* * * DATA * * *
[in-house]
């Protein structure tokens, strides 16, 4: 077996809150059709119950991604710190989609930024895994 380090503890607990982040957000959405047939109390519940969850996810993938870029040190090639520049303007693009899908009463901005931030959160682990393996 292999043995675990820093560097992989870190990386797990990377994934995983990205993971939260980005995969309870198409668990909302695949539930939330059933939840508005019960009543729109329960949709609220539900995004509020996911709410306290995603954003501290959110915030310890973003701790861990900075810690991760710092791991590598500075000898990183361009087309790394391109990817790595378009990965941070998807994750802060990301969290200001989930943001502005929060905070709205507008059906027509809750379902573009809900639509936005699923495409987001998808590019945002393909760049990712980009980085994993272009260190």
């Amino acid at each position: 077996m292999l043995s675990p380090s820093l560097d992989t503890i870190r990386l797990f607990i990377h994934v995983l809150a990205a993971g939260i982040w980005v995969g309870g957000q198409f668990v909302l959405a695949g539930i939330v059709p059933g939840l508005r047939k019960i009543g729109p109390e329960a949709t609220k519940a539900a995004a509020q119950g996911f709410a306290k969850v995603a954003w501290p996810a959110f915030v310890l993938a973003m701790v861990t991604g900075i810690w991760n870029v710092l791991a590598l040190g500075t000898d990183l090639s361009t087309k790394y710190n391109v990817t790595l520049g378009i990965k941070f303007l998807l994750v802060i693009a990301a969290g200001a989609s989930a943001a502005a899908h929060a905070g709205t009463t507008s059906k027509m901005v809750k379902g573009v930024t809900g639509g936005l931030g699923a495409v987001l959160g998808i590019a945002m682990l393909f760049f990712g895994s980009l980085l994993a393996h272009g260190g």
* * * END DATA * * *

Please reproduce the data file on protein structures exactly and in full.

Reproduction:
[in-house]
């Protein structure tokens, strides 16, 4: 077996809150059709119950991604710190989609930024895994 380090503890607990982040957000959405047939109390519940969850996810993938870029040190090639520049303007693009899908009463901005931030959160682990393996 292999043995675990820093560097992989870190990386797990990377994934995983990205993971939260980005995969309870198409668990909302695949539930939330059933939840508005019960009543729109329960949709609220539900995004509020996911709410306290995603954003501290959110915030310890973003701790861990900075810690991760710092791991590598500075000898990183361009087309790394391109990817790595378009990965941070998807994750802060990301969290200001989930943001502005929060905070709205507008059906027509809750379902573009809900639509936005699923495409987001998808590019945002393909760049990712980009980085994993272009260190």
């Amino acid at each position: 077996m292999l043995s675990p380090s820093l560097d992989t503890i870190r990386l797990f607990i990377h994934v995983l809150a990205a993971g939260i982040w980005v995969g309870g957000q198409f668990v909302l959405a695949g539930i939330v059709p059933g939840l508005r047939k019960i009543g729109p109390e329960a949709t609220k519940a539900a995004a509020q119950g996911f709410a306290k969850v995603a954003w501290p996810a959110f915030v310890l993938a973003m701790v861990t991604g900075i810690w991760n870029v710092l791991a590598l040190g500075t000898d990183l090639s361009t087309k790394y710190n391109v990817t790595l520049g378009i990965k941070f303007l998807l994750v802060i693009a990301a969290g200001a989609s989930a943001a502005a899908h929060a905070g709205t009463t507008s059906k027509m901005v809750k379902g573009v930024t809900g639509g936005l931030g699923a495409v987001l959160g998808i590019a945002m682990l393909f760049f990712g895994s980009l980085l994993a393996h272009g260190g």